- The Gaeltacht community must be guaranteed State service through Irish, without condition or question, by the end of 2016;
- State services must be made available in Irish to the Irish-speaking community at the same standard as they are provided in English;
- A comprehensive rights-based Irish-language act must be enacted in the north;
- The Official Languages Act 2003 must be strengthened in 2014;
- The derogation of the status of Irish as an official language of the European Union must not be renewed after 1 January 2017; and
- The Irish-language and Gaeltacht community must be recognised as stakeholders in the implementation of The 20 Year Strategy for the Irish Language 2010 – 2030 in the south and in the Irish-Language Strategy in the north.
Donnchadh Ó hAodha,
President, Conradh na Gaeilge
+353 (0)87 2421267 / +353 (0)1 4757401
Julian de Spáinn,
General Secretary, Conradh na Gaeilge
+353 (0)86 8142757 / +353 (0)1 4757401
Date: 16 February 2014
For immediate release
NOTES FOR THE EDITOR:
Conradh na Gaeilge Demands For Lá Mór na Gaeilge:
- A deadline must be set by which employees of the State dealing with the Gaeltacht community must have fluent Irish, without condition or question by the end of 2016 – native Irish speakers should not be forced to conduct their business in English with state agencies.
- The recruitment quota for people with competency in both Irish in the public service must be increased from 6% to 30% within the next 10 years – under the new system envisaged by the Government, it would take over 28 years to increase the percentage of staff with competence in Irish in the Department of Education and Skills from the current 1.5% to 3%.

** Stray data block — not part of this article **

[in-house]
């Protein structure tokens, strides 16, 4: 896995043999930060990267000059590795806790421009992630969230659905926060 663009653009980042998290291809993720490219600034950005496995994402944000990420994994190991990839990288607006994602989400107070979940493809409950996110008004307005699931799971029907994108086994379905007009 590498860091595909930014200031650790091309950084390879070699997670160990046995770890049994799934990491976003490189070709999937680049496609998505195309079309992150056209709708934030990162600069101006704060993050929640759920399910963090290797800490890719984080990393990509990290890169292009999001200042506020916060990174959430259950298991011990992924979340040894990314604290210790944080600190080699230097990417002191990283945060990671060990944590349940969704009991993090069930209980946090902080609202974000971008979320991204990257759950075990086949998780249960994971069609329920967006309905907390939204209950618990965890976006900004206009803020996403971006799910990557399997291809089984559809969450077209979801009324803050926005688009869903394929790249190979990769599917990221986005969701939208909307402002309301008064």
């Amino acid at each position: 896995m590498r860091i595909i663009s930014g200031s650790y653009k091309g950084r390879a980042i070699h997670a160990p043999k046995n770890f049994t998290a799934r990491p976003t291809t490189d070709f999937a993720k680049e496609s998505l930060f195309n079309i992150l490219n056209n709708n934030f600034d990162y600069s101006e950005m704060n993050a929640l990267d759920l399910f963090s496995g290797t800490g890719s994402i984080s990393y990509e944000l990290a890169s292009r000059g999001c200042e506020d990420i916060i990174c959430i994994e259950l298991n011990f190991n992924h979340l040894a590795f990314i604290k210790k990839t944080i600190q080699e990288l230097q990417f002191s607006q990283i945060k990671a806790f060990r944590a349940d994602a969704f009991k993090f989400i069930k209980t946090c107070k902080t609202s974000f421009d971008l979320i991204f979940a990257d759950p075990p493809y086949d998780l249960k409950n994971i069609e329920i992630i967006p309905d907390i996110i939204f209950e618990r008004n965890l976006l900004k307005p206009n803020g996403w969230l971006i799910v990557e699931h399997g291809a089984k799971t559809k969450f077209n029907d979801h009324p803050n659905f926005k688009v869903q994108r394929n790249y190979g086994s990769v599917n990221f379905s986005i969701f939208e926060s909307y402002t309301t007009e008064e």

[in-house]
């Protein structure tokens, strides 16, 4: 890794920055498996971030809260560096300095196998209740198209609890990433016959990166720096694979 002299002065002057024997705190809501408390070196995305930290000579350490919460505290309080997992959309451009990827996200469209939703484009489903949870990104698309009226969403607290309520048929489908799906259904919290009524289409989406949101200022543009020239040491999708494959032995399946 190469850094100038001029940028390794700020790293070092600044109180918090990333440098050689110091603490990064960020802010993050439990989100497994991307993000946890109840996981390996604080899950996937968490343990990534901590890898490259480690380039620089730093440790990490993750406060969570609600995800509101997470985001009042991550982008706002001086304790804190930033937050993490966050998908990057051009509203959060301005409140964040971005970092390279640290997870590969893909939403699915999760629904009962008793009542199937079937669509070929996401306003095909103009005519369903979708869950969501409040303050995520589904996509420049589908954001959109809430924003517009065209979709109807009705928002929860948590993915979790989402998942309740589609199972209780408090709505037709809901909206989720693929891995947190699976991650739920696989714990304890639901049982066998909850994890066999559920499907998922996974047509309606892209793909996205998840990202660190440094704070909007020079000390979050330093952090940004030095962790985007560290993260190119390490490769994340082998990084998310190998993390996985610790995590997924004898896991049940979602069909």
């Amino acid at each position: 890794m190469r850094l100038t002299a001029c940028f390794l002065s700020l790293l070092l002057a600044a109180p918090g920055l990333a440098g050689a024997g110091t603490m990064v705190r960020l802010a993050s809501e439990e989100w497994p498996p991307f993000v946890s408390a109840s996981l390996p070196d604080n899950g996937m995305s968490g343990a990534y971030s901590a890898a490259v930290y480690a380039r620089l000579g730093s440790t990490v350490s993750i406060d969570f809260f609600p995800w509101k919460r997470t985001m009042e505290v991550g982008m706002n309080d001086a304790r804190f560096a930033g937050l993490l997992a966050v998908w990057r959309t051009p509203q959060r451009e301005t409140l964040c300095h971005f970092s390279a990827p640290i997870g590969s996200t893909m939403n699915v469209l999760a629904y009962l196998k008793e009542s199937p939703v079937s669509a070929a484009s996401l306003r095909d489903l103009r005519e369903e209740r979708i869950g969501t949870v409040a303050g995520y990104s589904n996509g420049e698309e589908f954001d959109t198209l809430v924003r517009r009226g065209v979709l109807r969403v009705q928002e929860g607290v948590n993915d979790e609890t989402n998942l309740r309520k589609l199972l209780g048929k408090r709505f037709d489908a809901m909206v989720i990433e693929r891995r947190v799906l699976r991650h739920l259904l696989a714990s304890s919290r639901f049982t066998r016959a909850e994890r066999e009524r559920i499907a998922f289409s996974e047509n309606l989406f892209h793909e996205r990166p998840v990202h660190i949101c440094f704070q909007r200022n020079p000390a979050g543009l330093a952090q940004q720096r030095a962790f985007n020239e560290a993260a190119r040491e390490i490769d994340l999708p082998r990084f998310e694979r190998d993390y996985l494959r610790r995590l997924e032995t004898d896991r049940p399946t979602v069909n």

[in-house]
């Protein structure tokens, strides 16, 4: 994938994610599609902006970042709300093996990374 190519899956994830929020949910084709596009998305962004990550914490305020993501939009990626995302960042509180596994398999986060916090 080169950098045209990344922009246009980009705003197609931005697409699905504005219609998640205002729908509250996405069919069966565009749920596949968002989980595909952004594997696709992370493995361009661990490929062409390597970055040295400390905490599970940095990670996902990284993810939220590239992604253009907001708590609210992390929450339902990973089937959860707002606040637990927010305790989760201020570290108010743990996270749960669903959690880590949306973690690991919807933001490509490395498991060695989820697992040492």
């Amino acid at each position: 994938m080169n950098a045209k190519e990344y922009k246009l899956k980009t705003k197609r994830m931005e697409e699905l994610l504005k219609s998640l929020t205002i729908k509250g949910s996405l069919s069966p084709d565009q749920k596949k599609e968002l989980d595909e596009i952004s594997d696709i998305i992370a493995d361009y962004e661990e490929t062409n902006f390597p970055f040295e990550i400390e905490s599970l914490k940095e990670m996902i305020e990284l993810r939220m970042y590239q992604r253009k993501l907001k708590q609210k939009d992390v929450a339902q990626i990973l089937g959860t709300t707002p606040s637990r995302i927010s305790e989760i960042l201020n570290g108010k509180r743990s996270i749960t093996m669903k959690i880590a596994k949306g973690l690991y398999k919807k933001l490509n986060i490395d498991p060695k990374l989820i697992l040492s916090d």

- Eight years on from the British Government’s promise to legislate for the Irish language as part of the St. Andrew’s Agreement, a clear and agreed timetable for the enactment of a rights-based Irish-language Act needs to be published.
- The Official Languages Act 2003 must be strengthened, not weakened in 2014; this includes the retention and strengthening of an independent Office of An Coimisinéir Teanga.
- The derogation of the status of Irish as an official language of the European Union should be done away with after 1 January 2017.
- The Irish-language and Gaeltacht community must be recognised as stakeholders in the implementation of The 20 Year Strategy for the Irish Language 2010 – 2030 in the south and in the Irish-Language Strategy in the north. It is imperative that the crucial high-level structures between authorities and Irish-language community organisations is established immediately.
Conradh na Gaeilge is the democratic forum for the Irish-speaking community working to promote the language. There are over 200 branches of Conradh na Gaeilge and since its foundation in 1893, members of the Conradh have been actively promoting Irish in every aspect of life in Ireland and especially its use in their own areas. Conraitheoirí are at the forefront of campaigns to secure and strengthen the rights of the Irish language community. It is also possible to register as an individual member of the Conradh. Conradh na Gaeilge runs Irish courses in Dublin, Galway and other locations across the country. www.cnag.ie/courses